Harvard University has cut ties with Jorge Domínguez, a former vice-provost for international affairs and professor of government, after finding him responsible for decades of “unwelcome sexual conduct”.
Professor Domínguez engaged in “a longstanding pattern of behaviour that, at several points, violated policies designed to ensure a safe and non-discriminatory educational and work environment”, said Claudine Gay, dean of Harvard’s Faculty of Arts and Sciences, in describing the outcome of an internal review.
“I am appalled by the report’s findings and heartbroken for those who had to endure the behaviours described,” Professor Gay wrote to staff, according to the Harvard Crimson.
Professor Domínguez’s behaviour was first reported in February 2018 by The Chronicle of Higher Education, which described accusations by more than 20 women over four decades. The publication detailed the story of one professor who tried to get the university to stop him, then abandoned her career at Harvard rather than put up with it.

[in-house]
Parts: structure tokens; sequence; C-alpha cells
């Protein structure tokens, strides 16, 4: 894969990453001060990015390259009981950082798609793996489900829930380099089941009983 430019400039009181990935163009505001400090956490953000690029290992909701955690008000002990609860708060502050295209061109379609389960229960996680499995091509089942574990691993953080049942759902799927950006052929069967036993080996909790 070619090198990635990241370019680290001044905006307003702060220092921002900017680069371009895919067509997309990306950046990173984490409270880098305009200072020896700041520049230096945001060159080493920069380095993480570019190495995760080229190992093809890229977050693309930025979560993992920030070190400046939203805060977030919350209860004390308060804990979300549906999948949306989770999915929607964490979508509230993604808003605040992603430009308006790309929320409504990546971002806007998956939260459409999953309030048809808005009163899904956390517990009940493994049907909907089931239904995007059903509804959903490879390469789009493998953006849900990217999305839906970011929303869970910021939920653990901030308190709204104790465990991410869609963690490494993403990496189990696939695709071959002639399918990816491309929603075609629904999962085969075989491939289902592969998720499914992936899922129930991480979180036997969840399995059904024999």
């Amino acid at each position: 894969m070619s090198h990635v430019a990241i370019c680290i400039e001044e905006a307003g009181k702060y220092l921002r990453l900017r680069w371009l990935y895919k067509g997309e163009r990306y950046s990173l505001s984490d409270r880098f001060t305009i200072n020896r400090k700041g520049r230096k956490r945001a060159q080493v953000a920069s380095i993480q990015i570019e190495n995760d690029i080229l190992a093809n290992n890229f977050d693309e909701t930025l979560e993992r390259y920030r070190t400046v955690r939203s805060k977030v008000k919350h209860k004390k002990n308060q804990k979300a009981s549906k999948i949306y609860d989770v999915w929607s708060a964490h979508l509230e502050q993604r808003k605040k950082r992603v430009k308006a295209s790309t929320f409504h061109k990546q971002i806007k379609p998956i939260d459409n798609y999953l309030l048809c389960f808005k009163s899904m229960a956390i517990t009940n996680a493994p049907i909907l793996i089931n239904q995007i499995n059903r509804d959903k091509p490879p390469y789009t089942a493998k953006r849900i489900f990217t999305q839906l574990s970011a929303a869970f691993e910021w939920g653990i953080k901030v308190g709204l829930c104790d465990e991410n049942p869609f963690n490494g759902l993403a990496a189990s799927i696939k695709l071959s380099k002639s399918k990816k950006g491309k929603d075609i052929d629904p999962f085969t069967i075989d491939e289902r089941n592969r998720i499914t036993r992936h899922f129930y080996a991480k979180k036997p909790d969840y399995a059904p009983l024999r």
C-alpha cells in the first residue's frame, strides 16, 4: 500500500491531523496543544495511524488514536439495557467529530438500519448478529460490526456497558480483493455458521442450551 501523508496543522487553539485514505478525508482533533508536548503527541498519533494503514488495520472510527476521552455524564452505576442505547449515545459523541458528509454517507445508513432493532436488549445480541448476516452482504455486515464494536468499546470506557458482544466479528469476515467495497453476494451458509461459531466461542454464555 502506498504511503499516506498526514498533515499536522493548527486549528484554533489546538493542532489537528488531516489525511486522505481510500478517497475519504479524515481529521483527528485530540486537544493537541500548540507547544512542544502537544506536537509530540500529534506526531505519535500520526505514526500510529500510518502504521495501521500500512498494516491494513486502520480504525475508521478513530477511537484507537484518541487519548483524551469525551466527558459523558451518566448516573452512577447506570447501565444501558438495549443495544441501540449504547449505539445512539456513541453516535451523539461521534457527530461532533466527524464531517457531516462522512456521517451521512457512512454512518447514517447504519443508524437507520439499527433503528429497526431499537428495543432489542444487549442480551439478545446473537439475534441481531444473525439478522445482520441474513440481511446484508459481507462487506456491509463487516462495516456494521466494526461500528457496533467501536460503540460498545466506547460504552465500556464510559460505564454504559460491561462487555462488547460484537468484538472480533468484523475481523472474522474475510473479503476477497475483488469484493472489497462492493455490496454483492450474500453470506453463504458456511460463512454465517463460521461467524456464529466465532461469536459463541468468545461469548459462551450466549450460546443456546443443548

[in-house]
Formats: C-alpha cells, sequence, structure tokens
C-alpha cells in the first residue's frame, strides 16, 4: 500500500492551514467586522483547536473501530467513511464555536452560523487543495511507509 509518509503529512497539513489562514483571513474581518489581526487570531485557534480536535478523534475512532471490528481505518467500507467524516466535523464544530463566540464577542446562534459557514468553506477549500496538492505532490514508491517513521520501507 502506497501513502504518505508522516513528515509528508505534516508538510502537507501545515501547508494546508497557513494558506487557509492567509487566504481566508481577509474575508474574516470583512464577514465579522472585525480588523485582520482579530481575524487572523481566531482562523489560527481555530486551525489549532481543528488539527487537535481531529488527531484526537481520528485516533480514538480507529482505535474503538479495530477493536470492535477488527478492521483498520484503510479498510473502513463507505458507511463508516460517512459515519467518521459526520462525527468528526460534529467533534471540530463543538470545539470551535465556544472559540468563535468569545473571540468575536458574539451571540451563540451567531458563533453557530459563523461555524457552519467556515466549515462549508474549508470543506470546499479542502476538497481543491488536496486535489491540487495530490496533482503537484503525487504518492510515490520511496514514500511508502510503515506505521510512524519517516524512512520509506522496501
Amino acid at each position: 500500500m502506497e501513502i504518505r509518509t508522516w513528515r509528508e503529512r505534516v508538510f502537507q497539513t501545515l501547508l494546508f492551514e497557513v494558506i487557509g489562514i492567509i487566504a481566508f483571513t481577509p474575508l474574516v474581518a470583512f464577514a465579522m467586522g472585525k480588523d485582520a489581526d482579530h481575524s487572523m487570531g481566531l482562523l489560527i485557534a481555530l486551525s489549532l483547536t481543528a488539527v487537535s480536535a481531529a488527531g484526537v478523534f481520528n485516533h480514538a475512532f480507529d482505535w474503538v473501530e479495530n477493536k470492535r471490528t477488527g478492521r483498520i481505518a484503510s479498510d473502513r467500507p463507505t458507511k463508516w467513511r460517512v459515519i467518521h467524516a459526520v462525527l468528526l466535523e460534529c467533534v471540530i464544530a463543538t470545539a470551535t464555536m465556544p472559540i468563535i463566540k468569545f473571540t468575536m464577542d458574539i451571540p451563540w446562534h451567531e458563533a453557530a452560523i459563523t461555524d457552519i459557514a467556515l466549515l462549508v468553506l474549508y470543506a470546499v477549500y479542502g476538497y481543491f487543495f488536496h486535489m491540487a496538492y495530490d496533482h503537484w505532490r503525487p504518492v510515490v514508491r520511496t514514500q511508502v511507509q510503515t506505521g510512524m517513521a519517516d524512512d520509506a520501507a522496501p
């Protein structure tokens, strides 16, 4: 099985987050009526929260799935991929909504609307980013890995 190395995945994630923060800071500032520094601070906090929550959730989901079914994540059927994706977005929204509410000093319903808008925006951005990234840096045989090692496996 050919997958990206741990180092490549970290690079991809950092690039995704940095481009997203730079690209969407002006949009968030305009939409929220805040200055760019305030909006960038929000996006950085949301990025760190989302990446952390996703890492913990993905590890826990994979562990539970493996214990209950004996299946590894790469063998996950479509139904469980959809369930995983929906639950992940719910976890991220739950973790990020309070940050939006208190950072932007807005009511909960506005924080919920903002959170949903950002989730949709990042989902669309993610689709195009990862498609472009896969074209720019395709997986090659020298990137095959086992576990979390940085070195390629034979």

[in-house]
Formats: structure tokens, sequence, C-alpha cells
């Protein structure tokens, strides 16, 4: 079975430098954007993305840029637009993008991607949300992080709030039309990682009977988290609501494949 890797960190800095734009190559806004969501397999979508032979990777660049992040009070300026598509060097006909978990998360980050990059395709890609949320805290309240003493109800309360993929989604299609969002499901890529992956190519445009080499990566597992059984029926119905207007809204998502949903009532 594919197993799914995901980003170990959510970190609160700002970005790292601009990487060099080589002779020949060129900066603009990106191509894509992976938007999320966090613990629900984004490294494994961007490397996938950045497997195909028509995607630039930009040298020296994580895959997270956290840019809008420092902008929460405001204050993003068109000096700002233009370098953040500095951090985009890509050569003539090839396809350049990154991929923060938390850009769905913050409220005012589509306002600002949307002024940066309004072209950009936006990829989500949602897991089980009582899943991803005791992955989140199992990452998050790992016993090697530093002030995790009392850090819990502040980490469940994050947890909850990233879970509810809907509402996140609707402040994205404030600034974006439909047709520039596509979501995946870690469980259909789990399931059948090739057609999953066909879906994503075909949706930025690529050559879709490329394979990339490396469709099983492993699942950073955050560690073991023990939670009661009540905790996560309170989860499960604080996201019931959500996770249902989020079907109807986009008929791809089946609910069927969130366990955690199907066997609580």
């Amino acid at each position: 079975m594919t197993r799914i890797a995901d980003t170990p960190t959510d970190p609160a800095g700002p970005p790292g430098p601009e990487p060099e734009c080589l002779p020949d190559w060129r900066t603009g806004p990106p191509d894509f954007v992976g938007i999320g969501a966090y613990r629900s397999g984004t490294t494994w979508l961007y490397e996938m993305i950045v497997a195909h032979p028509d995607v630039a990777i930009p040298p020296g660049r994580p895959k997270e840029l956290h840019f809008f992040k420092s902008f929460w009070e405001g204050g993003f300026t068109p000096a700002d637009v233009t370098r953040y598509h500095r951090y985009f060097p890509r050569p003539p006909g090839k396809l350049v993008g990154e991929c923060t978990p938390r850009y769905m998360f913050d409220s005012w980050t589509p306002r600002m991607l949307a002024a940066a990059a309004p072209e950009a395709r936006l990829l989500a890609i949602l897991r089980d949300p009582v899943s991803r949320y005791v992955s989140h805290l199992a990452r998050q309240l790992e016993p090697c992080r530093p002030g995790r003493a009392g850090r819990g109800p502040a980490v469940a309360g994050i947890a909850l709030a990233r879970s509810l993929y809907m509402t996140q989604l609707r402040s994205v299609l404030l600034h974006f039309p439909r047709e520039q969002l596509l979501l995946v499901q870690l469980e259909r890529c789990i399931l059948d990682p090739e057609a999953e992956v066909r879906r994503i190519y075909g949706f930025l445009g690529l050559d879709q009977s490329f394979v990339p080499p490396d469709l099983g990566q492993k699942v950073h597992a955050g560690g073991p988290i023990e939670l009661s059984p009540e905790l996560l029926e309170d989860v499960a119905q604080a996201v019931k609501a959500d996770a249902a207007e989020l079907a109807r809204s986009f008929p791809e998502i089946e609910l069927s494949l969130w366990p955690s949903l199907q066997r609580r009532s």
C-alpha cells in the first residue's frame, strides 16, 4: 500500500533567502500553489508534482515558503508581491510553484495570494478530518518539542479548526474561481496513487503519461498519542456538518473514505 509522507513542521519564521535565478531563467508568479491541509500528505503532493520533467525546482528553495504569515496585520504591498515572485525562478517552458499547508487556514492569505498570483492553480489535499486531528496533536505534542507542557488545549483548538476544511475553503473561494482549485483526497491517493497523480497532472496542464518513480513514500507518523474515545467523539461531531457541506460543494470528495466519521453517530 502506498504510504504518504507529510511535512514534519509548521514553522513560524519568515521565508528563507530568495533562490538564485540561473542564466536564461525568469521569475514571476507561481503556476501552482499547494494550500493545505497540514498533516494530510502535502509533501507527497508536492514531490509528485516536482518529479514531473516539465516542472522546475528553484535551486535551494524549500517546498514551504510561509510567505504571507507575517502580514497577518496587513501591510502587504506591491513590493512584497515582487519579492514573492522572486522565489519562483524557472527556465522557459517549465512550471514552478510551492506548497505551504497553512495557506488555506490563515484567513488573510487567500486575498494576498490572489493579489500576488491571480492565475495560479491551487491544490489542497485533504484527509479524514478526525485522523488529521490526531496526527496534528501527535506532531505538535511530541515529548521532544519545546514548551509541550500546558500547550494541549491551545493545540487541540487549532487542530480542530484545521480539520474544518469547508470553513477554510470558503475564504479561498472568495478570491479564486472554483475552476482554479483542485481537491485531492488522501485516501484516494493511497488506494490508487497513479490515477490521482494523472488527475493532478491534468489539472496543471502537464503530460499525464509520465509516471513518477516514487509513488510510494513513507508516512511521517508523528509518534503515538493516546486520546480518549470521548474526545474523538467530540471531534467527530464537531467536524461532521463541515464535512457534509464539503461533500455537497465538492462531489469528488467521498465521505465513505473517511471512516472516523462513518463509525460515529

Harvard’s president, Lawrence Bacow, promised in a separate letter on 9 May to pursue a separate investigation into how Professor Domínguez’s behaviour could have been allowed to persist for so long, the Chronicle reported.
Professor Domínguez, a Cuban-born scholar of Latin American studies, agreed to retire last year after the initial report was published.
In her letter describing the resulting investigation, Professor Gay said that Professor Dominguez would lose all rights of an emeritus faculty member, including holding an office on campus and teaching and advising students.